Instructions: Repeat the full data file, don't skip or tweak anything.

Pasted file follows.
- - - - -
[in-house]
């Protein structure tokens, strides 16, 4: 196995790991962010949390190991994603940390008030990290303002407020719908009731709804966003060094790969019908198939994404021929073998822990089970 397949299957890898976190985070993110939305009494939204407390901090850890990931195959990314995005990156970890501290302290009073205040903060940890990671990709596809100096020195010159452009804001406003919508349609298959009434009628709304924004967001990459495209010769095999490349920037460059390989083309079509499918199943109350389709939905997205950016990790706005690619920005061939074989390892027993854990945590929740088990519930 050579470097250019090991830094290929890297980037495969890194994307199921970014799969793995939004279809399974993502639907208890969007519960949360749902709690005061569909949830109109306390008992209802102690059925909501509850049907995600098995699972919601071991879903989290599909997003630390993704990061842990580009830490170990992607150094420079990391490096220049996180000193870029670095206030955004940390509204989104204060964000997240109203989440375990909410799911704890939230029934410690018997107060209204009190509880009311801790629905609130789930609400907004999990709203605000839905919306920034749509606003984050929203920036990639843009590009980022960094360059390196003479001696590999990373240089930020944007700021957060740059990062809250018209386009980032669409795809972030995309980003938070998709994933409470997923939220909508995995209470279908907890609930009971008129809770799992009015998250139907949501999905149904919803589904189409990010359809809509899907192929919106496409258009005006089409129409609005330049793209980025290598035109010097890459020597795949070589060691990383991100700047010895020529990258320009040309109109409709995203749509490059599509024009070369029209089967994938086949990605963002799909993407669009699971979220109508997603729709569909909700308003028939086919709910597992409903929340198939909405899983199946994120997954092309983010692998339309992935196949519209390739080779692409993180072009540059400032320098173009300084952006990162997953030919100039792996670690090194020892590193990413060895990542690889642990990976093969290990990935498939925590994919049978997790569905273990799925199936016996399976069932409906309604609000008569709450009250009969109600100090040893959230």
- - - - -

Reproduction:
[in-house]
């Protein structure tokens, strides 16, 4: 196995790991962010949390190991994603940390008030990290303002407020719908009731709804966003060094790969019908198939994404021929073998822990089970 397949299957890898976190985070993110939305009494939204407390901090850890990931195959990314995005990156970890501290302290009073205040903060940890990671990709596809100096020195010159452009804001406003919508349609298959009434009628709304924004967001990459495209010769095999490349920037460059390989083309079509499918199943109350389709939905997205950016990790706005690619920005061939074989390892027993854990945590929740088990519930 050579470097250019090991830094290929890297980037495969890194994307199921970014799969793995939004279809399974993502639907208890969007519960949360749902709690005061569909949830109109306390008992209802102690059925909501509850049907995600098995699972919601071991879903989290599909997003630390993704990061842990580009830490170990992607150094420079990391490096220049996180000193870029670095206030955004940390509204989104204060964000997240109203989440375990909410799911704890939230029934410690018997107060209204009190509880009311801790629905609130789930609400907004999990709203605000839905919306920034749509606003984050929203920036990639843009590009980022960094360059390196003479001696590999990373240089930020944007700021957060740059990062809250018209386009980032669409795809972030995309980003938070998709994933409470997923939220909508995995209470279908907890609930009971008129809770799992009015998250139907949501999905149904919803589904189409990010359809809509899907192929919106496409258009005006089409129409609005330049793209980025290598035109010097890459020597795949070589060691990383991100700047010895020529990258320009040309109109409709995203749509490059599509024009070369029209089967994938086949990605963002799909993407669009699971979220109508997603729709569909909700308003028939086919709910597992409903929340198939909405899983199946994120997954092309983010692998339309992935196949519209390739080779692409993180072009540059400032320098173009300084952006990162997953030919100039792996670690090194020892590193990413060895990542690889642990990976093969290990990935498939925590994919049978997790569905273990799925199936016996399976069932409906309604609000008569709450009250009969109600100090040893959230």